• alias an user with some other ID, e.g., if you have separate services but want to track something accross them.

As I’ve mentioned, the identify actions only makes sense from the UI, but the other actions are often better triggered from the backend, since certain events are more reliably detected there. Especially, if access to a service is provided via native or mobile apps in addition to some website.

A generic implementation of a KISSmetrics library in Scala would probably look something like this:

trait BaseService {
  def alias(person1Id: String, person2Id: String)
  def event(personId: String, eventName: String, properties: Map[String, String] = Map())
  def properties(personId: String, properties: Map[String, String])
}

For instance, in order to trigger a signup event, we could call

service.event("user1", "Signup", Map("Button Color" -> "red"))

While this is works, it would also be cool to do something like

service.signupWithButtonColor("user1", "red")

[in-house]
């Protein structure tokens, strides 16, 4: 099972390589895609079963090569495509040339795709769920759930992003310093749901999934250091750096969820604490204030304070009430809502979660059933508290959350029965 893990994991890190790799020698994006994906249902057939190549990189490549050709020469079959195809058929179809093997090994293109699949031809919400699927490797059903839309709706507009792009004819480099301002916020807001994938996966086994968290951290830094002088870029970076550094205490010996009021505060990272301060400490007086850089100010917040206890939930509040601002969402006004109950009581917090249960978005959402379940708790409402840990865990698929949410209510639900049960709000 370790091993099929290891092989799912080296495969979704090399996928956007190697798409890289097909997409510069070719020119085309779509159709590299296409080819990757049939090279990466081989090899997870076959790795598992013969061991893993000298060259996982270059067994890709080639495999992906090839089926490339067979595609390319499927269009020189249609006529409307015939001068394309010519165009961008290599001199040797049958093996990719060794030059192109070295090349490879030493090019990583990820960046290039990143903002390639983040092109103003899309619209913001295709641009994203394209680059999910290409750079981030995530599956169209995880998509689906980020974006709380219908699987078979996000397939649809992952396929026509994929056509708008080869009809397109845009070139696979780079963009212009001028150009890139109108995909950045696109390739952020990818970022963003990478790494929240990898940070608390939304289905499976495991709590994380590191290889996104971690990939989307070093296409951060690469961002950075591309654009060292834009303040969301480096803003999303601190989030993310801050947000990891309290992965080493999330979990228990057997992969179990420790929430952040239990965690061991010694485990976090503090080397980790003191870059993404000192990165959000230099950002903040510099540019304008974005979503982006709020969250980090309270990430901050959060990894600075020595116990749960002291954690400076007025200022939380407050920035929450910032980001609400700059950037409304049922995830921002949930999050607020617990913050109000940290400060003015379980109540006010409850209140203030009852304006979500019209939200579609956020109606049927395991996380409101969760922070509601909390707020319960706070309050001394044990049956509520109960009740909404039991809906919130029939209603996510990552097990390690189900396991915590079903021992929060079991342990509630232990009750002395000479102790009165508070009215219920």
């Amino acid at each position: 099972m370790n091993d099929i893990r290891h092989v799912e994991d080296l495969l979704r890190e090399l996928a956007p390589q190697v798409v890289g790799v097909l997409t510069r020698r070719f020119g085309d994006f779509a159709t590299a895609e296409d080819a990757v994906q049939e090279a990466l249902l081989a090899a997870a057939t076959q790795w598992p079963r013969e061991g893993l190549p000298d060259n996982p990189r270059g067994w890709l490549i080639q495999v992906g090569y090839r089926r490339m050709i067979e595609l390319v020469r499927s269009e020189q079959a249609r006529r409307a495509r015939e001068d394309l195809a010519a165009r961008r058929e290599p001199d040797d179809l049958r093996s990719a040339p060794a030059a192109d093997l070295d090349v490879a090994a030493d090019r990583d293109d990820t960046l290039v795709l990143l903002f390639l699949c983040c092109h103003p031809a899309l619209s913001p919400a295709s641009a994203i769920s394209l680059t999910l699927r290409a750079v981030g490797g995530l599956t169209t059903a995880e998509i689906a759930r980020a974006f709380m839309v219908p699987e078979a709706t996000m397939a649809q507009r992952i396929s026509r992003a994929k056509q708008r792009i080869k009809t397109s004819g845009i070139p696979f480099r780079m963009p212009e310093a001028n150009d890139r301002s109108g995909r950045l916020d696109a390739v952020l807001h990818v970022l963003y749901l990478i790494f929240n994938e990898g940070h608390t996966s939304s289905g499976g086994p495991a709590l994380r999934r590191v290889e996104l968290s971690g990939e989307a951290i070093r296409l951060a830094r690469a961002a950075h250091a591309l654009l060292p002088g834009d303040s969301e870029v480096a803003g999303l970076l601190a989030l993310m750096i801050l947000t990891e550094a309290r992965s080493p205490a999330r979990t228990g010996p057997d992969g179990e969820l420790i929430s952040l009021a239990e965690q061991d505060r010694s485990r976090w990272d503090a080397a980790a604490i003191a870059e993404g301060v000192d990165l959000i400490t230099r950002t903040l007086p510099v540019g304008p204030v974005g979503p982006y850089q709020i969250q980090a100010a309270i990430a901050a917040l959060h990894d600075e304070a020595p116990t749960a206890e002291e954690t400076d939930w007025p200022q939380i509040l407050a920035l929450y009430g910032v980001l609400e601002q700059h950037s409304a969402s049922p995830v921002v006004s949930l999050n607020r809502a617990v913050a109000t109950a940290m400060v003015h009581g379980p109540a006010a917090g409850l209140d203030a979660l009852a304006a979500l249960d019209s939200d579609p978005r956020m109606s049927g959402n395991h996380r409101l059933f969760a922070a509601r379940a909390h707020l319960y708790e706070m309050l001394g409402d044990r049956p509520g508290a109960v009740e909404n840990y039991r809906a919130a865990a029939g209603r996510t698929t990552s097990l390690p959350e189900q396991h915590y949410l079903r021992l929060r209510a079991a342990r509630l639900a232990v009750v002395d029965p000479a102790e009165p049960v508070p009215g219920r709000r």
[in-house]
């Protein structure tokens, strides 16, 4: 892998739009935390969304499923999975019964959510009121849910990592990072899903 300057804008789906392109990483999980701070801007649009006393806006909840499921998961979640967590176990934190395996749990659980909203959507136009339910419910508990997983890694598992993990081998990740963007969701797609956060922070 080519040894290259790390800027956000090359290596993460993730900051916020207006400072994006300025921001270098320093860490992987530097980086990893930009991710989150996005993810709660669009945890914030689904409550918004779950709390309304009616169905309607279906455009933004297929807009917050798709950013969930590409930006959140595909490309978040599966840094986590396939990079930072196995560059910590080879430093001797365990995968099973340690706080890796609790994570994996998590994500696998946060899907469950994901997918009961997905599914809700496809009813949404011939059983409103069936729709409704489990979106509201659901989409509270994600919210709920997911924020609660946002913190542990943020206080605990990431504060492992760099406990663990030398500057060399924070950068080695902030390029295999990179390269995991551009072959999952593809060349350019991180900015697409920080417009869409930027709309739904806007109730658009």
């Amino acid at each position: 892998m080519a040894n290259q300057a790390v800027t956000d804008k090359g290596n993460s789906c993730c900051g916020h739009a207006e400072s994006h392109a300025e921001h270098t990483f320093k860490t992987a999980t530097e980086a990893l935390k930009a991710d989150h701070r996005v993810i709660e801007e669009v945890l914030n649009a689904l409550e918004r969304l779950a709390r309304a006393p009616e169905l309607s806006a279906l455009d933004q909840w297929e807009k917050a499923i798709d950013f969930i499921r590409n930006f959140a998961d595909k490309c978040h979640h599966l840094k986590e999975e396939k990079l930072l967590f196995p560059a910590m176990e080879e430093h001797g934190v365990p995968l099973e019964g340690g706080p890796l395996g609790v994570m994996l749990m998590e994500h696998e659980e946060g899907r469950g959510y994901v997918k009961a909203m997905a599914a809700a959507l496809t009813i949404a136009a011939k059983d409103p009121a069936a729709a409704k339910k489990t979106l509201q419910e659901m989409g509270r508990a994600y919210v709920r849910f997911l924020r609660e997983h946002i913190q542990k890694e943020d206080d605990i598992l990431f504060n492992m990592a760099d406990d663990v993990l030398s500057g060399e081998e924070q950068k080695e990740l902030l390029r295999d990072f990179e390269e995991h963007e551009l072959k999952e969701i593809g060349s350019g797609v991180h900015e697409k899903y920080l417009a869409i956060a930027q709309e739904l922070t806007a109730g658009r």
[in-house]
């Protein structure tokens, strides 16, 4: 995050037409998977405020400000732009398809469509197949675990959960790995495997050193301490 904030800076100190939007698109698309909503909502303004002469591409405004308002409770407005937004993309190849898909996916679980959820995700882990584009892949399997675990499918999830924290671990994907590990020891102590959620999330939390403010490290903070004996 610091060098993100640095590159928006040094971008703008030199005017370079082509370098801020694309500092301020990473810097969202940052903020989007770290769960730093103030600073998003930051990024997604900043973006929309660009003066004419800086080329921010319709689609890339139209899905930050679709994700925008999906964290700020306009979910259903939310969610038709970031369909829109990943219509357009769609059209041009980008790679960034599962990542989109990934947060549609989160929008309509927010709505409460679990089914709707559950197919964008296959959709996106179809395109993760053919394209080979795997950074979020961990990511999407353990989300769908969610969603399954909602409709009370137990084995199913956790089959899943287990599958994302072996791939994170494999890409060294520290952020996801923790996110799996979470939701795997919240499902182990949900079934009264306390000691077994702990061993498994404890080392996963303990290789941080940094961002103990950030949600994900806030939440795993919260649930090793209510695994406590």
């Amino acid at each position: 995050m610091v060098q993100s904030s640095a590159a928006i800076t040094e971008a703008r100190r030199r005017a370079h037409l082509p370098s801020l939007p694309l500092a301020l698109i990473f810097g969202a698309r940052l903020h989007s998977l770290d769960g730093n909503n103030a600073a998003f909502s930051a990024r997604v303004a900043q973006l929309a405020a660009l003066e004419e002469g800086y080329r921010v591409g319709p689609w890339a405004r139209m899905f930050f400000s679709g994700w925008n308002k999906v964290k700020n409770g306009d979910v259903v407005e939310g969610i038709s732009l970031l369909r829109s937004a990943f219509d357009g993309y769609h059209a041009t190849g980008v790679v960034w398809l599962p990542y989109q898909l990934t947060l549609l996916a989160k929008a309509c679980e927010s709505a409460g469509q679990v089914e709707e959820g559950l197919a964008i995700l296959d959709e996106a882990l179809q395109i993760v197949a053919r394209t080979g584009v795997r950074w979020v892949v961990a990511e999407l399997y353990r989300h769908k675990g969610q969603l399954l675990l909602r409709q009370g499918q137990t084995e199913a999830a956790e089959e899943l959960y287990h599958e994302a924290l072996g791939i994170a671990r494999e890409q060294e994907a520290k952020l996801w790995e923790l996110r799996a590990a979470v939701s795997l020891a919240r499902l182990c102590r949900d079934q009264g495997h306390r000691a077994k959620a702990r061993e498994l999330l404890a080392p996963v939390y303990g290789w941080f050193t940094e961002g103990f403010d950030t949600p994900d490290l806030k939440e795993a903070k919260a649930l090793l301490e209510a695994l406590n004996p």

Normally, we would need to implement some wrapper around the base service, providing such methods, which is rather cumbersome. Scala Dynamics to the rescue! Using the dynamic features of Scala as described above, we can write a service that dispatches certain method calls to the methods of the base service. I published a first version on github. The basic idea is to provide a syntax for the different types of actions supported by KISSmetrics. Currently, the following syntax is supported:

service.e_Signup("user1") // triggering an event
service.e_Signup_with_Button_Color("user1", "red") // triggering an event with properties
service.e_Signup_with_Button_Color_and_Title("user1", "red", "title1") // two properties
service.p_Gender_and_Country("user1", "male", "Germany") // setting a property